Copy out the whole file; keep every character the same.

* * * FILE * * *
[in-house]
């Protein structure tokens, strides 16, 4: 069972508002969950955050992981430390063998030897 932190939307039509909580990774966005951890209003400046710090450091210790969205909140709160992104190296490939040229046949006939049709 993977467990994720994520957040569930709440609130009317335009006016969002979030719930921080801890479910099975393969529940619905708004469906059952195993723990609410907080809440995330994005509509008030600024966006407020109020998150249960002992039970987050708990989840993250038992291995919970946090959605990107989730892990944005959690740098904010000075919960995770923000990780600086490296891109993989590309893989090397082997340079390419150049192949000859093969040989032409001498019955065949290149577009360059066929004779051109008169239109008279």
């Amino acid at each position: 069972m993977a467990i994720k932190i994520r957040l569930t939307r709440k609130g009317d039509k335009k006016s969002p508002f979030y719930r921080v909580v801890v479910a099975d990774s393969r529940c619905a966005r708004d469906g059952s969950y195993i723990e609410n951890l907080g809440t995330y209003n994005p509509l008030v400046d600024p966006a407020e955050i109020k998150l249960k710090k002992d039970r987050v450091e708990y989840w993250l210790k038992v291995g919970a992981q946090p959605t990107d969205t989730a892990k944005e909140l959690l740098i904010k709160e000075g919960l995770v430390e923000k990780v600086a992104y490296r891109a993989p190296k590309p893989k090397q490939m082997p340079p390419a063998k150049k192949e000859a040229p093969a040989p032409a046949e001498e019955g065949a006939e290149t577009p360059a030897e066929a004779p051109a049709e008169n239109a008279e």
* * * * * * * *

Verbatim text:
[in-house]
């Protein structure tokens, strides 16, 4: 069972508002969950955050992981430390063998030897 932190939307039509909580990774966005951890209003400046710090450091210790969205909140709160992104190296490939040229046949006939049709 993977467990994720994520957040569930709440609130009317335009006016969002979030719930921080801890479910099975393969529940619905708004469906059952195993723990609410907080809440995330994005509509008030600024966006407020109020998150249960002992039970987050708990989840993250038992291995919970946090959605990107989730892990944005959690740098904010000075919960995770923000990780600086490296891109993989590309893989090397082997340079390419150049192949000859093969040989032409001498019955065949290149577009360059066929004779051109008169239109008279």
């Amino acid at each position: 069972m993977a467990i994720k932190i994520r957040l569930t939307r709440k609130g009317d039509k335009k006016s969002p508002f979030y719930r921080v909580v801890v479910a099975d990774s393969r529940c619905a966005r708004d469906g059952s969950y195993i723990e609410n951890l907080g809440t995330y209003n994005p509509l008030v400046d600024p966006a407020e955050i109020k998150l249960k710090k002992d039970r987050v450091e708990y989840w993250l210790k038992v291995g919970a992981q946090p959605t990107d969205t989730a892990k944005e909140l959690l740098i904010k709160e000075g919960l995770v430390e923000k990780v600086a992104y490296r891109a993989p190296k590309p893989k090397q490939m082997p340079p390419a063998k150049k192949e000859a040229p093969a040989p032409a046949e001498e019955g065949a006939e290149t577009p360059a030897e066929a004779p051109a049709e008169n239109a008279e």